The congressman once described himself as "middle-ground" and said he voted according to principle and on an issue's merits, rather than political expediency. "A moderate," he told a Los Angeles Times columnist in 1970, "has to study harder. The extremist at either end doesn't have to do most of the work or most of the thinking -- he knows what he's for and against beforehand. A moderate has to decide each question on its own merits."[5]

As a ranking member of the House Committee on Science and Astronautics, and on the Committee on Education and Labor, he earned bipartisan approval for his work on such diverse bills as the Older Americans Act, the Elementary and Secondary Education Act, the Housing and Urban Development Act of 1968, as well as laws improving labor standards, workers' safety, veterans' benefits and environmental protection and ecosystem and wildlife preservation programs.[6]

Bell also supported every major piece of Civil Rights legislation considered in the Congress during his tenure, often working at odds with his own party, which frequently opposed these bills, and became a tireless advocate early on for the legislation which eventually became the Civil Rights Act of 1964. As the bill needed substantial bipartisan support from Republicans to gain approval to counteract the opposition of Southern Democrats, Bell contributed significantly to passage of the Civil Rights Act in the House by helping to round up the necessary Republican votes. In this effort, he worked closely with and became close personal friends with Clarence Mitchell, Jr. of the NAACP. He and Mitchell walked side by side during the March on Washington with Martin Luther King and both were honored by being seated behind the podium in front of the Lincoln Memorial as King delivered his famous "I Have a Dream" speech in 1963.[7]

Writing later about passage of the historic 1964 legislation, Bell said: "I am proud to have supported the Civil Rights Act from the first. It was a bill that embraced the goal of equal opportunity for all people. A coalition of lawmakers forged a consensus on the meaning of justice and equality in American life. This was a consensus based on the compelling principle of nondiscrimination for all individuals, no matter what their race, religion ethnicity, or sex.[8]

Santa Monica Mountains NRA

Bell was particularly known at home in Los Angeles for his various environmental initiatives — such as his introduction of "Save the Whales" legislation in 1975; his successful efforts to open the Department of Defense owned San Onofre Beach to the public; and his leadership role in founding the Santa Monica Mountains Conservancy. He also worked many years in Congress in the early stages of efforts to federalize and preserve what were later enacted and established by Congressional legislation as the Santa Monica Mountains Nat'l. Recreation Area and the Channel Islands National Park in California.[1]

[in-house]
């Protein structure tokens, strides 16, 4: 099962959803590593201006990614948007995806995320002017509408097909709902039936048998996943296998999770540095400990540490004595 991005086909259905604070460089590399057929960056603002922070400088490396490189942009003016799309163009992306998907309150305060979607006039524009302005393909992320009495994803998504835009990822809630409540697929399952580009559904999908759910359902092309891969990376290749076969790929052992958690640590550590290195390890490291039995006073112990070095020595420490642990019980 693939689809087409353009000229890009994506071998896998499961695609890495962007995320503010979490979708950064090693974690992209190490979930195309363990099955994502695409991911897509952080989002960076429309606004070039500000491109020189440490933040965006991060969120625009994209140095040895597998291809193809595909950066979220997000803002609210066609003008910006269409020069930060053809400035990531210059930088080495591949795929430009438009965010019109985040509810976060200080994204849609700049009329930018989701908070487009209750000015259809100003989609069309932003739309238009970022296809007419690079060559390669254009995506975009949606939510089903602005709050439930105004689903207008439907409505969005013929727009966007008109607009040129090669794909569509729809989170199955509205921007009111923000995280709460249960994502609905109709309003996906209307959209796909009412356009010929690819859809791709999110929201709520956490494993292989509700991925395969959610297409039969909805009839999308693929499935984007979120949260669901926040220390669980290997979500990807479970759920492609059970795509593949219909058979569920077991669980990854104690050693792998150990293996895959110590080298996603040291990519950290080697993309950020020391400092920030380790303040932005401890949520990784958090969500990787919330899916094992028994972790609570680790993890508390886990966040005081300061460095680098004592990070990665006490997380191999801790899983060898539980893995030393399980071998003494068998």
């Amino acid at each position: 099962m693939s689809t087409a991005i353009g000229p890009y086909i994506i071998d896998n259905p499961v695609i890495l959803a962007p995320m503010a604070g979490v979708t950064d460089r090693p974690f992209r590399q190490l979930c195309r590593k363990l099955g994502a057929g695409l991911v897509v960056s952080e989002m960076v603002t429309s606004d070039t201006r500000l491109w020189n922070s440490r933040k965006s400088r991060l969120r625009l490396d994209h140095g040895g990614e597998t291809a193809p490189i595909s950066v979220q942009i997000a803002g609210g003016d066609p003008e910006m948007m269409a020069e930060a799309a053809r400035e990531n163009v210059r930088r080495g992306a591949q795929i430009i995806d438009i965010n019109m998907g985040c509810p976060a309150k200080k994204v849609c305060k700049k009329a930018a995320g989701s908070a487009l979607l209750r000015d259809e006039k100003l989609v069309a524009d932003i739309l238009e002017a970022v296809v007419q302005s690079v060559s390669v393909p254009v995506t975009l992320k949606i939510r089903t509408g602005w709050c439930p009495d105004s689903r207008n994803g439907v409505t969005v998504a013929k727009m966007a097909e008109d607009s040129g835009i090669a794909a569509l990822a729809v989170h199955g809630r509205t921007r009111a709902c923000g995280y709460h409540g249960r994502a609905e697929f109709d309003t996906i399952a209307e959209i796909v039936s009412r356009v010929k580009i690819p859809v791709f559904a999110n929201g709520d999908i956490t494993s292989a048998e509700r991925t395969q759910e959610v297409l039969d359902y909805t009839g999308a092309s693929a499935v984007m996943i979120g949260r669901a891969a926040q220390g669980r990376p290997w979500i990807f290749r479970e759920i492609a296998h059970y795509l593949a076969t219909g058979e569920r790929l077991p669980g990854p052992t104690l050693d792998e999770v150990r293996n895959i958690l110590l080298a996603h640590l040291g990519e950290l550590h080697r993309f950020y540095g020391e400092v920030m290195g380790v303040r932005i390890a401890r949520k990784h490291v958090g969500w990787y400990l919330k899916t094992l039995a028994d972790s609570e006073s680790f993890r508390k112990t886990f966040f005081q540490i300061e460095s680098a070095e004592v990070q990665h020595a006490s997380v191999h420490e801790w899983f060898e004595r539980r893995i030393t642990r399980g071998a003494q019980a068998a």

Popularity at home in California

Wealthy, easy-going, friendly, handsome and mild-mannered, Bell had no trouble appealing to voters in both parties, and won his first primary race for Congress by a margin of 50% to 12% over his opponent. He consistently enjoyed a wide spectrum of diverse political endorsements in elections, having been, for example, endorsed in his initial run for Congress by both former First Lady Eleanor Roosevelt, and by future California Governor and President Ronald Reagan, who, even as recently as 1960, was a nominal Democrat, and served as Chairman of a committee he organized as "Democrats for Al Bell".[9] Late in his political career, during his run for the U.S. Senate in 1976, Bell was endorsed by both Los Angeles Mayor Tom Bradley, and by well-known actor/director John Wayne.[9]

In 1964, he won reelection with the largest margin of any Republican congressman that year, and in 1966 he won by the largest plurality of any congressman of either party. He was so well liked that one of his campaign aides once complained about the problems of raising Bell's visibility outside his own district, saying: "As a political figure without a breath of scandal, he never got much in the newspapers."[1]

Congressman Bell was never able, however, to transfer his popularity and long record of public service to winning higher office. He had attempted to do so on two occasions — running for the U.S. Senate seat held by Democrat John V. Tunney of California in 1976, and in an earlier effort in 1969 to unseat incumbent Los Angeles Mayor Sam Yorty. Yorty retained his office in 1969, but was defeated—due in part to Bell's support for his opponent—in the next mayoral election by Tom Bradley; and Tunney was eventually unseated by S.I. Hayakawa in 1976, who had defeated Bell in the Republican primary. In order to run in the Senate primary, Bell had not sought reelection to the House in 1976.